“This photo shows the original part of the Little York Grade & High School. this picture is from around 1909. The building was doubled in size a few years later. The gym was added around 1932, the new part, which is the section in the picture Mike Edwards sent you was built around 1956. This school was last used in the 1978-79 school year. At that time it held 2-4 grade classes.”
In an article written by Carol Clark and printed in the Daily Review Atlas, May 30, 1979, it is said that it became a four-year school in 1906, and continued the four year program until 1921 when it reverted to a three-year high school.
According to David Pardee, as reported in an article by Ralph Eckley for the same newspaper, in 1915 Little York had eight grades of elementary school and four years of high school, all of which were located in one four-room building. The high school occupied one room, and J.K. Neumann was principal for the entire school, as well as the only teacher in the high school. The picture of the student body of 1915 shows twenty-six high school students and the principal.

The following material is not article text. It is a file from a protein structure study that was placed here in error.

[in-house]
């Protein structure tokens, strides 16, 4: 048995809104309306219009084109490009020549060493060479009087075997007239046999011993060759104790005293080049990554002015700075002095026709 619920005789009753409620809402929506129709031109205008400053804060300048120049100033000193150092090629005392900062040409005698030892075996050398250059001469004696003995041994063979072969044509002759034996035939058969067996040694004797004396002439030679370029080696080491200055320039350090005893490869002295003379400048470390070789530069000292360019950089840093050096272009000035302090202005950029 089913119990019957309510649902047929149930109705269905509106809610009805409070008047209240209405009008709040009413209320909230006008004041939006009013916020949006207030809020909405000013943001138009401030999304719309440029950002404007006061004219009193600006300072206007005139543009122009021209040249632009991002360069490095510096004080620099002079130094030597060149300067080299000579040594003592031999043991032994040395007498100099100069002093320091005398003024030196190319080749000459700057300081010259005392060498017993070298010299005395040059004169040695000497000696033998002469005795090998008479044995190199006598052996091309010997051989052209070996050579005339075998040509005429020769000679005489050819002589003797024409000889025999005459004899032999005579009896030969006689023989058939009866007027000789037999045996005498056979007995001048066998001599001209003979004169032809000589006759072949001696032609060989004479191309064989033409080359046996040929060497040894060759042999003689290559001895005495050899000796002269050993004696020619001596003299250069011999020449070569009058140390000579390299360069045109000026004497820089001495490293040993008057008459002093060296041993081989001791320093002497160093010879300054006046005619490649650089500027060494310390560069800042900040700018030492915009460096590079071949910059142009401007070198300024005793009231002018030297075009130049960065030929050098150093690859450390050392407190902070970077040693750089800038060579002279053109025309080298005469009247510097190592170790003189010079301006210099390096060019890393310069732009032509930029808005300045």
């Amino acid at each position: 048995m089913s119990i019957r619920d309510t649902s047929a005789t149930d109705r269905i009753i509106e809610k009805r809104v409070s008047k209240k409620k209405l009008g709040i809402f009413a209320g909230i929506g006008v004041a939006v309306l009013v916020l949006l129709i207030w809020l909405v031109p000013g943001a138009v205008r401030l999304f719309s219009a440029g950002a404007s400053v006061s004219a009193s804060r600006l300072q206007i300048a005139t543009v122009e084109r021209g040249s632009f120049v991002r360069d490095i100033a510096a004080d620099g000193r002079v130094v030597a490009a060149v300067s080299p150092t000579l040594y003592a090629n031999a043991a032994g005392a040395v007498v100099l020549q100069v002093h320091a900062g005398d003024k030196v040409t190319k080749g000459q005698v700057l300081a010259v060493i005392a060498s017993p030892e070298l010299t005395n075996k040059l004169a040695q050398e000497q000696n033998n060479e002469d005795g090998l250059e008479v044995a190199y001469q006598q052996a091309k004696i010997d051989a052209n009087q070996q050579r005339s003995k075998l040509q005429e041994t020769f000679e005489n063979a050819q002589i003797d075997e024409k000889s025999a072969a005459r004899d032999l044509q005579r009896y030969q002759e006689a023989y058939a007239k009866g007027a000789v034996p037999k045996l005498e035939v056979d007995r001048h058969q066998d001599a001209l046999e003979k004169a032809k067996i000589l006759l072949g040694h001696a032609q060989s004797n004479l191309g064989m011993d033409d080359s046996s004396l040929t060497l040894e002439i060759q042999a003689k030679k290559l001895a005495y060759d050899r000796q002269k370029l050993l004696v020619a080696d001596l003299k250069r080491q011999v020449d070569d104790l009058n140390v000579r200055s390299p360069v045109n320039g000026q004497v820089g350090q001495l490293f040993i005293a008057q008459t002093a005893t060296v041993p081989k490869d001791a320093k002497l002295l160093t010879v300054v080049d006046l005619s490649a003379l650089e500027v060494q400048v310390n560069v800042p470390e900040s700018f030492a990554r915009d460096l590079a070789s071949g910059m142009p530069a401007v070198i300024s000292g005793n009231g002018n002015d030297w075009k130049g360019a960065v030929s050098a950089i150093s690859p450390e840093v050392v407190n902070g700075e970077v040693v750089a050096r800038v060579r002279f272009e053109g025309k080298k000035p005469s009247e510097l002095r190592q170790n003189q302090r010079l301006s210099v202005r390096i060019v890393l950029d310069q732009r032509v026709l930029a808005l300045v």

Another article written by Ralph Eckley for the June 2, 1983, issue of the Review Atlas, Lavona Adams Steepleton is quote as saying that when she started to Little York High School in the fall of 1923 it was only a two-year high school but by the time she was a junior it had been expanded to a three-year school.
During the times when there was only a three-year high school it was not uncommon for some of the students to go to Monmouth High School for their last year, staying in Monmouth boarding houses during the week.